Or it may take years before these not-so-commanding generals are reduced to the miserable state of Egypt's last military dictator, Hosni Mubarak, now sick and imprisoned and despised, treated just the way he treated his own enemies. The cycle goes on, as unchanging as the flooding and receding of the Nile recorded from time immemorial.

This time the dead mount into the hundreds and hundreds, the wounded multiply by the thousands, and yet all are but a harbinger of the vengeance that will come when the political pendulum swings back like a bloody scythe.

It is not the number of victims that captures the full horror and pointlessness of what these idiots-in-braid have wrought, and what they now brought over the land of Egypt like one more plague. It is the little details that encapsulate the full scope of the generals' murderous folly. As in this one paragraph from a wire story:

"At least one protester was burned alive in his tent. Many others were shot in the head and chest. Some of the dead appeared to be in their early teens. Young women assisting in a field hospital had stains on the hems of their abayas from the pools of blood covering the floor."


One can be sure the generals' own dress uniforms remain spotless. Their souls, if they have any, are something else. But you know their time, too, will come. Such is the way of revolutions, and has been since the French Revolution set the modern model with its Reign of Terror. The killers become the killed.

In another telling detail, some medics who had set up a tent to handle the overflow of victims from a "peaceful" demonstration turned bloody were calling out, "Martyrs, this way!" And martyrs breed memories -- and revenge. The pictures on the evening news could be a contemporary version of the worn old films showing czarist police cracking heads in the streets of Moscow or St. Petersburg. Just as the Bolsheviks would do in their turn. Only worse.

Do the brutish ever learn? It happens in even the most fortunate of countries; it can happen here. It did happen at Kent State, where some idiot in authority gave the National Guard live ammunition to fire at antiwar protests, inspiring even more. Yes indeed, Martyrs This Way!

On the other side of this not-so-civil war in Egypt are the usual jihadists crying Persecution! even as they persecute others. Unable to take on a whole, American-supplied army, they turn their fury on Egypt's Copts, the last remaining Christian community of any size in the part of the world where Christianity began. Now mobs torch churches in Egyptian city after city if they can't set the Christians themselves ablaze. They're the new Jews, the old ones having been killed or exiled throughout the Middle East by now. Now it is the Christians who flee into exile, if they've had enough foresight -- or just luck -- to make it out if the country.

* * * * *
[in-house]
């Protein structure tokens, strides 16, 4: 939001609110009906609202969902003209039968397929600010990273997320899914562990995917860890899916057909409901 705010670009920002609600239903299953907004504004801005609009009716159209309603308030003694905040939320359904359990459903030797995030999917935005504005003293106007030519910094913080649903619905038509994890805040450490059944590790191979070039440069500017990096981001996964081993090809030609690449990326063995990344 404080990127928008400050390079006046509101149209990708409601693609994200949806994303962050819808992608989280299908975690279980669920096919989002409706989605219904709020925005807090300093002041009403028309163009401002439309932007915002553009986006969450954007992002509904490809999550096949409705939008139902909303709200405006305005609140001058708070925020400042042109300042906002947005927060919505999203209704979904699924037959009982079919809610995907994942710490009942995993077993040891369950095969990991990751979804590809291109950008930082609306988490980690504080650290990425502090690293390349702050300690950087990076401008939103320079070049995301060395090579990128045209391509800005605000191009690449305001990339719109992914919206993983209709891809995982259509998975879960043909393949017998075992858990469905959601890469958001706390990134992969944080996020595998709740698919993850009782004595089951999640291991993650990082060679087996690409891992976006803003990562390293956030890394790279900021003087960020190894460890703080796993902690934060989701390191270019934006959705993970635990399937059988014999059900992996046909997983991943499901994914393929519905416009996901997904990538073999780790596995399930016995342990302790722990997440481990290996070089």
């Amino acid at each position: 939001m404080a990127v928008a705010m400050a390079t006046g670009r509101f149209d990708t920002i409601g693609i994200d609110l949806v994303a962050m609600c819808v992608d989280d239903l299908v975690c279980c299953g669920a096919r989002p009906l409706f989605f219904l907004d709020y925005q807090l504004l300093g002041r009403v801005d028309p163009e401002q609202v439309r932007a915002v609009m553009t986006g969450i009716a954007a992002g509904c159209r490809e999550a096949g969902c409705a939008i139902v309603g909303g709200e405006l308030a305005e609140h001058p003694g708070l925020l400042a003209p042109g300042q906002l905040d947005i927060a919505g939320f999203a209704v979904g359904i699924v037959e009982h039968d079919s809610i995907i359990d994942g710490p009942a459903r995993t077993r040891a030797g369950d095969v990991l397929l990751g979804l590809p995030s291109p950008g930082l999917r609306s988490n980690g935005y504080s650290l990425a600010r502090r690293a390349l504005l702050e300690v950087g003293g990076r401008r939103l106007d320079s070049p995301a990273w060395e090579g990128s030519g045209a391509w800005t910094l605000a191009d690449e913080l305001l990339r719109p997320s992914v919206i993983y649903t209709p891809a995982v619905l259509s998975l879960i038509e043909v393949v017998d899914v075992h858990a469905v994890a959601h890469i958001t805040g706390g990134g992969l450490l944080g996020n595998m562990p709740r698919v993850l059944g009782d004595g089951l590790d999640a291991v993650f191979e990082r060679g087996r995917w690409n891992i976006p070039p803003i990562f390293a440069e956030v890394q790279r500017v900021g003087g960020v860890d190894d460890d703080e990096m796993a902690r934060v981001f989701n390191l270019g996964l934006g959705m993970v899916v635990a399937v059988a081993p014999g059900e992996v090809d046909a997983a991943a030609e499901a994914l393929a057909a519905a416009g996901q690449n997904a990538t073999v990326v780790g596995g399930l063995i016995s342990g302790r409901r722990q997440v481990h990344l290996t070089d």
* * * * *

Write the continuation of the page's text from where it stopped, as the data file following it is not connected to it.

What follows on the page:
As usual, it is America that profits by the infusion of all these refugees, emigrés, entrepreneurs, and bright young people from the troubled Middle East. It's been happening ever since the first Lebanese arrived on these shores, bringing the good qualities of the Middle East with them -- its code of hospitality and the kind of cosmopolitan tolerance that once marked fabled Alexandria and beautiful Beirut, which used to be called the Paris of the Middle East.

For now the generals are in uneasy charge in Egypt as the fanatics on the other side wait their turn at the wheel of power. The only thing to be said at such a time may be: A Plague on Both Your Houses!

All this, too, will pass and be called History, that chronicle of man's homicidal follies, and the whole terrible chapter will be repeated in due time with a different cast of characters. Oppressors and oppressed will just change places. For violence breeds only more violence, stupidities more stupidities.

Welcome to the Arab Spring, which turns out to have been not a turning point at all but just one more changing. The latest news from Egypt seems a lot like the oldest. For this "new" Egypt doesn't seem all that different from the old slave society described in another ever-relevant source of news and opinion, the Book of Exodus.

Paul Greenberg Archives

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JWR contributor Paul Greenberg, editorial page editor of the Arkansas Democrat-Gazette, has won the Pulitzer Prize for editorial writing. Send your comments by clicking here.